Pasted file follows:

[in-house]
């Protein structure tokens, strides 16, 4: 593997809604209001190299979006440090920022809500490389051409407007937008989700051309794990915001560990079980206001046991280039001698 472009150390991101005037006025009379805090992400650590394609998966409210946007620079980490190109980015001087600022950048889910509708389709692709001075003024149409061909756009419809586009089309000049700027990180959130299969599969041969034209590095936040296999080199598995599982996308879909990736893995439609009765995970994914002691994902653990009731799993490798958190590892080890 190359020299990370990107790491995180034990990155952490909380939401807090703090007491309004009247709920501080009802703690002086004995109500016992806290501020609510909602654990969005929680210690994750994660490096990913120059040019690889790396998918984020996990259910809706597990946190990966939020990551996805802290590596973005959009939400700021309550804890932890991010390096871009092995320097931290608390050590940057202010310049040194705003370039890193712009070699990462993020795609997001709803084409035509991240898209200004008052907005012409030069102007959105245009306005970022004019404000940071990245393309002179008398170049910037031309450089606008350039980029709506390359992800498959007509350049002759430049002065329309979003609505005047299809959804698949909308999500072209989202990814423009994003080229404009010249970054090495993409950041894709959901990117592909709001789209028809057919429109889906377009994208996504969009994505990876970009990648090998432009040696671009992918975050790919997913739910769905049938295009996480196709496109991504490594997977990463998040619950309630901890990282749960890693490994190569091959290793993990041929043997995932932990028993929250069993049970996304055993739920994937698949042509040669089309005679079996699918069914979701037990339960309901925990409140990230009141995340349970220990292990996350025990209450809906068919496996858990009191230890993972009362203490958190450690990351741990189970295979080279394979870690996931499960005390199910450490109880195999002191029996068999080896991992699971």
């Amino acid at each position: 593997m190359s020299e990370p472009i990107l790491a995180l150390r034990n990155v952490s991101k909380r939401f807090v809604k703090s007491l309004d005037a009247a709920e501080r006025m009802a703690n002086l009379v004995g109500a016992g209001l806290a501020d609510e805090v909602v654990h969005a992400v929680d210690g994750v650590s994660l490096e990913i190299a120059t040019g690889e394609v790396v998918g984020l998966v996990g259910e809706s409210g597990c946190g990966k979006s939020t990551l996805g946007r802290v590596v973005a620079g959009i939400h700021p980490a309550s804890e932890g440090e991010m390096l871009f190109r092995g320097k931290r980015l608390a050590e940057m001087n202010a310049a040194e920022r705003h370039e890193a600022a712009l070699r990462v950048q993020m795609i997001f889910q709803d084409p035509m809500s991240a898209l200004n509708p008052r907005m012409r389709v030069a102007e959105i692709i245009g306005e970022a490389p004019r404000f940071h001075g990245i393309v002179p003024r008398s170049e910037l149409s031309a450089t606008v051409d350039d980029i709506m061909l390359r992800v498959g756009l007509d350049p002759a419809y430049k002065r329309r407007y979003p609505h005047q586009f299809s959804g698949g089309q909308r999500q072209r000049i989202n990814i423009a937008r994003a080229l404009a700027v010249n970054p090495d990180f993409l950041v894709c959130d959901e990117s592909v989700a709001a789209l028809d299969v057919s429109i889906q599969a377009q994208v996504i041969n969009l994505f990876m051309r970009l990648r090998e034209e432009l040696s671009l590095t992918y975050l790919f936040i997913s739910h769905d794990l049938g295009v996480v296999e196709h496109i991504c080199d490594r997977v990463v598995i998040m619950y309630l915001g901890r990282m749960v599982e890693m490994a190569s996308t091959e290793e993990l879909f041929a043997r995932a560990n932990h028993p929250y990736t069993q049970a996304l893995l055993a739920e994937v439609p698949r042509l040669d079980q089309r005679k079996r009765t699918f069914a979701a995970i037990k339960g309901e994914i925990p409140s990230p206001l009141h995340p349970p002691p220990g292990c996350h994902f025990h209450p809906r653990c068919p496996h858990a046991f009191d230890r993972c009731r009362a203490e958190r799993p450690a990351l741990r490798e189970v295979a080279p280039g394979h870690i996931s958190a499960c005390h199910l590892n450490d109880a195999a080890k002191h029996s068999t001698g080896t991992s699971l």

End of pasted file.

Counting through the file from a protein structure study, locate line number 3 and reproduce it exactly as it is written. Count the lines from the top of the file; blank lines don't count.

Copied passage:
């Amino acid at each position: 593997m190359s020299e990370p472009i990107l790491a995180l150390r034990n990155v952490s991101k909380r939401f807090v809604k703090s007491l309004d005037a009247a709920e501080r006025m009802a703690n002086l009379v004995g109500a016992g209001l806290a501020d609510e805090v909602v654990h969005a992400v929680d210690g994750v650590s994660l490096e990913i190299a120059t040019g690889e394609v790396v998918g984020l998966v996990g259910e809706s409210g597990c946190g990966k979006s939020t990551l996805g946007r802290v590596v973005a620079g959009i939400h700021p980490a309550s804890e932890g440090e991010m390096l871009f190109r092995g320097k931290r980015l608390a050590e940057m001087n202010a310049a040194e920022r705003h370039e890193a600022a712009l070699r990462v950048q993020m795609i997001f889910q709803d084409p035509m809500s991240a898209l200004n509708p008052r907005m012409r389709v030069a102007e959105i692709i245009g306005e970022a490389p004019r404000f940071h001075g990245i393309v002179p003024r008398s170049e910037l149409s031309a450089t606008v051409d350039d980029i709506m061909l390359r992800v498959g756009l007509d350049p002759a419809y430049k002065r329309r407007y979003p609505h005047q586009f299809s959804g698949g089309q909308r999500q072209r000049i989202n990814i423009a937008r994003a080229l404009a700027v010249n970054p090495d990180f993409l950041v894709c959130d959901e990117s592909v989700a709001a789209l028809d299969v057919s429109i889906q599969a377009q994208v996504i041969n969009l994505f990876m051309r970009l990648r090998e034209e432009l040696s671009l590095t992918y975050l790919f936040i997913s739910h769905d794990l049938g295009v996480v296999e196709h496109i991504c080199d490594r997977v990463v598995i998040m619950y309630l915001g901890r990282m749960v599982e890693m490994a190569s996308t091959e290793e993990l879909f041929a043997r995932a560990n932990h028993p929250y990736t069993q049970a996304l893995l055993a739920e994937v439609p698949r042509l040669d079980q089309r005679k079996r009765t699918f069914a979701a995970i037990k339960g309901e994914i925990p409140s990230p206001l009141h995340p349970p002691p220990g292990c996350h994902f025990h209450p809906r653990c068919p496996h858990a046991f009191d230890r993972c009731r009362a203490e958190r799993p450690a990351l741990r490798e189970v295979a080279p280039g394979h870690i996931s958190a499960c005390h199910l590892n450490d109880a195999a080890k002191h029996s068999t001698g080896t991992s699971l």